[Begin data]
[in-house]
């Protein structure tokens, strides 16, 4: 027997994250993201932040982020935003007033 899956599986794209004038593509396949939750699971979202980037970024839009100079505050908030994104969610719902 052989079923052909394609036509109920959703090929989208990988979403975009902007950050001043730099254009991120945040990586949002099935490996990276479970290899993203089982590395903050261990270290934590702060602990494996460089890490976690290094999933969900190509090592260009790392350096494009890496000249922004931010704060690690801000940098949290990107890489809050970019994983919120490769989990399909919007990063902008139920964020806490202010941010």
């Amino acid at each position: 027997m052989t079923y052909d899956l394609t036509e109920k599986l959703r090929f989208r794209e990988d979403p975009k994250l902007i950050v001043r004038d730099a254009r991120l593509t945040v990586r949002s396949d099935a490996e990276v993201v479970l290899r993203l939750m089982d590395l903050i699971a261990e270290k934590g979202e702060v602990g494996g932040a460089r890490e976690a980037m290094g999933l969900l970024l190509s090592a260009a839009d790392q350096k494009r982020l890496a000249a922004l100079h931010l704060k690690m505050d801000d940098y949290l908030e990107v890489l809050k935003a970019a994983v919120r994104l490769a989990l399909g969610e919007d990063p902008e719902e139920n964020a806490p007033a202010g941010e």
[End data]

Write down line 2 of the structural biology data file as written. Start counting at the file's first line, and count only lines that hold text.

């Protein structure tokens, strides 16, 4: 027997994250993201932040982020935003007033 899956599986794209004038593509396949939750699971979202980037970024839009100079505050908030994104969610719902 052989079923052909394609036509109920959703090929989208990988979403975009902007950050001043730099254009991120945040990586949002099935490996990276479970290899993203089982590395903050261990270290934590702060602990494996460089890490976690290094999933969900190509090592260009790392350096494009890496000249922004931010704060690690801000940098949290990107890489809050970019994983919120490769989990399909919007990063902008139920964020806490202010941010």